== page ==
Belonging to the chicory family, escarole is a leafy green vegetable that tastes somewhat bitter and has a flavor comparable to radicchio and dandelion greens. It can be eaten fresh or cooked. Escarole is commonly added to numerous recipes as it retains some of its flavors without overpowering the rest of the ingredients, making it taste fantastic in soups and salads.
Are you making a dish that requires this ingredient but don’t have it on hand? Use these escarole substitutes to recreate the flavor profile of the original.
Spinach is a low-calorie superfood that is high in vitamins, minerals, and antioxidants. It has an earthy and mild flavor profile that can be somewhat bitter, similar to escarole. Spinach is also a versatile ingredient that can be fried, baked, or eaten raw, and it seamlessly integrates into several dishes to make them healthier.
Because spinach has a slightly bitter flavor (that does disappear when cooked), it can be used to replace escarole in smoothies, salads, casseroles, soups, and more. It also pairs exceptionally well with cheese, butter, eggs, and seasonings.
1 cup of escarole = 2/3 cup of spinach (add 1/3 cup curly endive if needed).
Kale belongs to the mustard family but is more closely related to cabbage. There are several types of kale, with curly kale most closely resembling the outer leaves of escarole. It has a peppery, bitter flavor and a tough, crunchy texture, which makes it a good substitute for escarole in soups, casseroles, and lasagnas.
Kale also has several health benefits and is commonly available in supermarkets, making it a healthier, more accessible alternative to escarole. When using it in cooking meals or to prepare shakes, just make sure to combine kale with other greens to provide a nice flavor to your recipe.
1 cup of escarole = 4/5 cup of kale + 1/4 cup of mixed greens.
Arugula, an Italian staple, is a popular edible green related to both cabbage and mustard greens. It has a lemony citrus aroma and a spicy, peppery, mustard-like flavor. Arugula is also somewhat bitter, quite similar to escarole. Capers, walnuts, cheese, tomatoes, and pears pair well with it, as do olive oil, garlic, lemon, and avocado.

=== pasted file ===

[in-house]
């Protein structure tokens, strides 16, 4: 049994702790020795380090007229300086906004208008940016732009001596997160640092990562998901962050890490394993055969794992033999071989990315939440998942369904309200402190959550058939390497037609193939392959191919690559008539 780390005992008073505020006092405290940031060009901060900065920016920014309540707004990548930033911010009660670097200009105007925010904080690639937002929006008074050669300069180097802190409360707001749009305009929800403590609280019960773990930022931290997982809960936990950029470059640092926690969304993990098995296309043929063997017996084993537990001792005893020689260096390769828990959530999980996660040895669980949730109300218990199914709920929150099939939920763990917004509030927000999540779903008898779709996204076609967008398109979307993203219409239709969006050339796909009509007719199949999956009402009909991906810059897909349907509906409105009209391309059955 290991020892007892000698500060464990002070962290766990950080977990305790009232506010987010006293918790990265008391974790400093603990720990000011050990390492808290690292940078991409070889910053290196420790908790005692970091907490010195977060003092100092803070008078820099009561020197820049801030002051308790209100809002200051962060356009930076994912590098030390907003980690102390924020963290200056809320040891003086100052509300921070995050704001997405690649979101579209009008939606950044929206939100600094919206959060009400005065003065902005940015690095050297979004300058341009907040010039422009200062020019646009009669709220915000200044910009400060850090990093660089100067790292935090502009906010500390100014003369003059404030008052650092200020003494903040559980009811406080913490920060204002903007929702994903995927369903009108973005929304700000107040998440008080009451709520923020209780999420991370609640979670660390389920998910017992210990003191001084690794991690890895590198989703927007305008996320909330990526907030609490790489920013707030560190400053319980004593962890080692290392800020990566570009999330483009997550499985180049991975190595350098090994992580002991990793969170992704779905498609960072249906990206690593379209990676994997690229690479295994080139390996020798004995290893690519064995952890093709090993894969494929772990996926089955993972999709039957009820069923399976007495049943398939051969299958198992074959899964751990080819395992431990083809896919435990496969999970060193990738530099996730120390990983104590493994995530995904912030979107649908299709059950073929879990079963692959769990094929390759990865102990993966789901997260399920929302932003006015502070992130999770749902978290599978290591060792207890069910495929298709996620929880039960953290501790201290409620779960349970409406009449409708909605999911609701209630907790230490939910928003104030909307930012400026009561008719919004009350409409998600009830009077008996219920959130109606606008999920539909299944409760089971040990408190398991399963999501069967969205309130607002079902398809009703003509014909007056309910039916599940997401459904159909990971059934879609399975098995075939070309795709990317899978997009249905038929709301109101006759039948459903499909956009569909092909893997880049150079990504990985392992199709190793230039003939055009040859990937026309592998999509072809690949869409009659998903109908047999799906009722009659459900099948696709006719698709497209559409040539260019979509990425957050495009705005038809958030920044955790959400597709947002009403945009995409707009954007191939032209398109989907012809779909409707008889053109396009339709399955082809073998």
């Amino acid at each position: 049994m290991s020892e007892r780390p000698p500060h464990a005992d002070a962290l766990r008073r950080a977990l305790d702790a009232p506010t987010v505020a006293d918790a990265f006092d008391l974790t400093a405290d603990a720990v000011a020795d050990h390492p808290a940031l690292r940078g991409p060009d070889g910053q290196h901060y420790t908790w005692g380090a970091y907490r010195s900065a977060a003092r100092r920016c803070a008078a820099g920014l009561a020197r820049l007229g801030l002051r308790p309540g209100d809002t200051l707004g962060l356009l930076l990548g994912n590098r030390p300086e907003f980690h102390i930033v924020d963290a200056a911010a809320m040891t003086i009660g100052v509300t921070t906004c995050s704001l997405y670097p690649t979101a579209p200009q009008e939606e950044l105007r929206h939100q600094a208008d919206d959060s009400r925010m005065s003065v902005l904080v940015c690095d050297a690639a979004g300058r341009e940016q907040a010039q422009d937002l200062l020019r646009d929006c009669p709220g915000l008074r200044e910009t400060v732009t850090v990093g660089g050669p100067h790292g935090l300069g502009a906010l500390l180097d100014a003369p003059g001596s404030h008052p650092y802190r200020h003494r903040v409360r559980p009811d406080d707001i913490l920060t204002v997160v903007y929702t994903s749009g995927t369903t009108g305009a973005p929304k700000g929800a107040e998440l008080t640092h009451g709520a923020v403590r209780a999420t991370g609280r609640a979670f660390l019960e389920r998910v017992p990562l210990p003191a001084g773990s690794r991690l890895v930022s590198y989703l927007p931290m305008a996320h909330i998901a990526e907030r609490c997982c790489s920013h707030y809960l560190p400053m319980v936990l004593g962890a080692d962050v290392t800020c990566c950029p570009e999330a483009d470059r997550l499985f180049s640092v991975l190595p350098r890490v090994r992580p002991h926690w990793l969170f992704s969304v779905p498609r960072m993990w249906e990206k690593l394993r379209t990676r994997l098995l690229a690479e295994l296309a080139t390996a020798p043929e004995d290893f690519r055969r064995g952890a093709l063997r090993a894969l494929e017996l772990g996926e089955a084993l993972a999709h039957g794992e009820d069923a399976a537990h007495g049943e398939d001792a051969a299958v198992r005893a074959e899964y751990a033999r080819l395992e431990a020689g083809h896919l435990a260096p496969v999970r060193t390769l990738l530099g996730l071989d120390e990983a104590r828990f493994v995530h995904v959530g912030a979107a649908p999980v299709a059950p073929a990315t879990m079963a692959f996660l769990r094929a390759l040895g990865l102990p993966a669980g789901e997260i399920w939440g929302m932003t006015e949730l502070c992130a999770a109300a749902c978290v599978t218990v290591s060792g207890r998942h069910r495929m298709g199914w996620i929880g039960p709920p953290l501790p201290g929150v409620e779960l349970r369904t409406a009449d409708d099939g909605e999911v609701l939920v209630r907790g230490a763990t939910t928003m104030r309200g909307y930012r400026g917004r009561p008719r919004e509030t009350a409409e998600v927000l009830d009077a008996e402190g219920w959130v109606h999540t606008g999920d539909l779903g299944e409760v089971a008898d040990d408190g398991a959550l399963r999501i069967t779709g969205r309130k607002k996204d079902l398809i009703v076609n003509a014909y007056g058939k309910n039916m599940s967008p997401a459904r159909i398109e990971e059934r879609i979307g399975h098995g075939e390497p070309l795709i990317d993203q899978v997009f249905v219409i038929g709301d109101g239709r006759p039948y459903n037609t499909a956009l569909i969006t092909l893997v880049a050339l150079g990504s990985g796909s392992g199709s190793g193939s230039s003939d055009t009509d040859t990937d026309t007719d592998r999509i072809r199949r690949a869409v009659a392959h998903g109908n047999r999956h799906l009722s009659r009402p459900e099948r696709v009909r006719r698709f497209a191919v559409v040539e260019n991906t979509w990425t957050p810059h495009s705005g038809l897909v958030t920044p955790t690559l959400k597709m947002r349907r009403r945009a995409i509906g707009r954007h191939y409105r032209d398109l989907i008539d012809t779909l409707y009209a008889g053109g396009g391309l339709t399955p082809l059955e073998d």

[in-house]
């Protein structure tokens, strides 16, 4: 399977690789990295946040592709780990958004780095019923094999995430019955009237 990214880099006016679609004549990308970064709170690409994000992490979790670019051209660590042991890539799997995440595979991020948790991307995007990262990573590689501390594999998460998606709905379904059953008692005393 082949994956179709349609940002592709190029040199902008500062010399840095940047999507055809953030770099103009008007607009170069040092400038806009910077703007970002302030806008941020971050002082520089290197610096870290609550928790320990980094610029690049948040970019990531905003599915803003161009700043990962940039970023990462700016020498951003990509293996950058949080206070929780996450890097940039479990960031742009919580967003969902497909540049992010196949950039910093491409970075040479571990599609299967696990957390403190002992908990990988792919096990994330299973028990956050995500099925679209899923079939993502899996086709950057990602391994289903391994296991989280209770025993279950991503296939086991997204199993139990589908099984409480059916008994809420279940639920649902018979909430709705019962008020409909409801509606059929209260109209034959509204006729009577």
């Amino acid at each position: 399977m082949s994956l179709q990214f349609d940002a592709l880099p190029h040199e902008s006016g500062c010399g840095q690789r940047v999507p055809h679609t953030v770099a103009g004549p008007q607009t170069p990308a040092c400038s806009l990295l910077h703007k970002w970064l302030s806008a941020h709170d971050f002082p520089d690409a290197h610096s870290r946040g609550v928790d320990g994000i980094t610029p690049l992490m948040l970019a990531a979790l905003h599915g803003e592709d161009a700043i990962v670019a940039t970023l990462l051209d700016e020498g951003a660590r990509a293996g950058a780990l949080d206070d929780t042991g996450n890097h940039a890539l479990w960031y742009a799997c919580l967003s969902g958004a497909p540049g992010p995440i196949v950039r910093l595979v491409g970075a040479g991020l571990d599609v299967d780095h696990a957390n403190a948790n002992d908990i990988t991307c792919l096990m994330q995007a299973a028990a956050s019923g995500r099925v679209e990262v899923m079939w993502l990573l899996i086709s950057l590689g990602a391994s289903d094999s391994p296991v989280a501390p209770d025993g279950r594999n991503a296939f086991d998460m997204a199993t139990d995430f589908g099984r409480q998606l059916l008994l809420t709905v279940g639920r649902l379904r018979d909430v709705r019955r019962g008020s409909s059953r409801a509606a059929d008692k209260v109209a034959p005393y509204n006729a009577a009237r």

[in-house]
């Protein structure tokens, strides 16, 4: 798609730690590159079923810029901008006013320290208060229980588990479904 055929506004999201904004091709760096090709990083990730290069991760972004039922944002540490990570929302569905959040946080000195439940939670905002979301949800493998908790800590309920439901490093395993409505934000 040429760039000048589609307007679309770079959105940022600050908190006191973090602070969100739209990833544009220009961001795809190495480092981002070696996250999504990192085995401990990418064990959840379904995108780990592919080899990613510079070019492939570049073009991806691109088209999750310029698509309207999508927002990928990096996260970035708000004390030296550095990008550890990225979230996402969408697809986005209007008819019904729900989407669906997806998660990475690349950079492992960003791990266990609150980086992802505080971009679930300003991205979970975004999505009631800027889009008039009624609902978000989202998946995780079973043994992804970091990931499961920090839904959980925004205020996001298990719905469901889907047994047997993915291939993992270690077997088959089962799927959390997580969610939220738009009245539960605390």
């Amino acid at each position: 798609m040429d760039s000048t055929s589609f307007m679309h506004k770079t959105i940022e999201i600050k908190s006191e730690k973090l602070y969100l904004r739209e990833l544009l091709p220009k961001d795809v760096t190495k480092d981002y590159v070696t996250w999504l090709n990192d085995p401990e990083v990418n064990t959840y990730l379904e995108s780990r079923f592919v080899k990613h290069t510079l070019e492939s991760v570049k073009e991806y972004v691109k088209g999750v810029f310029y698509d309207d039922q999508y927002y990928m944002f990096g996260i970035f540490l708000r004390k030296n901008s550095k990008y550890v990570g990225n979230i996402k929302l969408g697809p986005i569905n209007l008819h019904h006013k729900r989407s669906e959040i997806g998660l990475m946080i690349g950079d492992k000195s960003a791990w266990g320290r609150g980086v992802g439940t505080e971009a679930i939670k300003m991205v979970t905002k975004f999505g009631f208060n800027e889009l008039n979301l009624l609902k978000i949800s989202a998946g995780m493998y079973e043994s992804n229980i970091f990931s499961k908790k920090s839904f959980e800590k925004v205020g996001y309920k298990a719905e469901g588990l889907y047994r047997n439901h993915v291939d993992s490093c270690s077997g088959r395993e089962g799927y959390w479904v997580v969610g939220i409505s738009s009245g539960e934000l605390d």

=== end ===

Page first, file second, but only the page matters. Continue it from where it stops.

Although the flavor profile of arugula — which is lighter and more delicate — does not quite equal that of escarole, it can be still used as a substitute. You can use arugula cooked or raw in spring salads, salsa, pasta, sauteed veggies, tomato sauces, or eggs. It’s also readily accessible year-round in most grocery stores, earning it bonus points as a substitute ingredient.
1 cup of escarole = 1 cup of arugula.
Or 1 stalk of escarole = 2 arugula leaves + 1 curly endive leaf + 1 cabbage leaf (remove the midrib before use).
Radicchio looks like red cabbage because of its red-purple leaves with long, white ribs, but it’s actually a type of chicory often used in Italian cooking. It has a more pronounced bitterness than escarole, is more herbaceous in flavor, and has a hint of spiciness that is noticeable when eaten raw.
While radicchio has a stronger bitter flavor, it tones down considerably once cooked. When using it as a substitute for escarole, remember that radicchio’s bitter flavor works well in green crunchy and acidic salads, as a topping for pasta and pizza, and when it is grilled or roasted. Radicchio also has a different color than escarole, so using it as a substitute will alter the color of your dish.
1 cup of escarole = 1 cup of radicchio.
5. Swiss Chard
Swiss chard, also known as chard or leaf beet, is a leafy green that comes in a variety of beautiful colors, including green leaves with splashes of golden and red. It has a flavor characteristic comparable to spinach but tends to be more bitter.
When cooked, Swiss chard loses its bitterness and gains a sweetness and earthiness that can enhance the flavor profile of any dish. If you want to use it to replace escarole, remember that while Swiss chard has large leaves with a wonderful texture, it takes longer to cook. But once cooked properly, you can use it in a variety of side dishes such as soups, stews, dipping sauces, as well as in pizzas, and risotto.
1 cup of escarole = 1 cup Swiss chard.
If you want a quick flavor substitute:
1 cup of escarole = 1/4 part of Swiss chard + 4/5 part curly endive.
6. Romaine Lettuce
Similar to escarole, romaine lettuce features dark, robust outer leaves and sweet, tender inside leaves. It’s crunchy and filling and has a mild, neutral flavor that won’t overshadow other ingredients in your recipe but will enhance their complexity.
Because it has a neutral flavor, you may use romaine lettuce for escarole in a variety of dishes. Its fragrant, sweet-flavored leaves pair beautifully with several ingredients in salads and veggie-based dishes. Romaine lettuce is also low in calories and high in nutritional content, so feel free to use it as needed in your diet-friendly dishes guilt-free.
1 escarole leaf = 3 romaine lettuce leaves.
Frisée, like escarole, belongs to the chicory family. It has narrow, curly, slender leaves with pale-yellow tips that give meals a bitter flavor and can thus be substituted for the original ingredient.
Frisée has tender leaves, which contrast with the tougher leaves of escarole. But don’t worry; this hardy green won’t turn mushy or ruin your dish when coupled with warm ingredients. Salads, poached eggs, and side dishes all benefit from the addition of the lush green frisée. Just make sure to use fresh leaves for a more vibrant flavor, and add more seasonings to make it taste like escarole. Start with a small amount and then adjust to taste.
1 cup of escarole = 1 cup of frisée.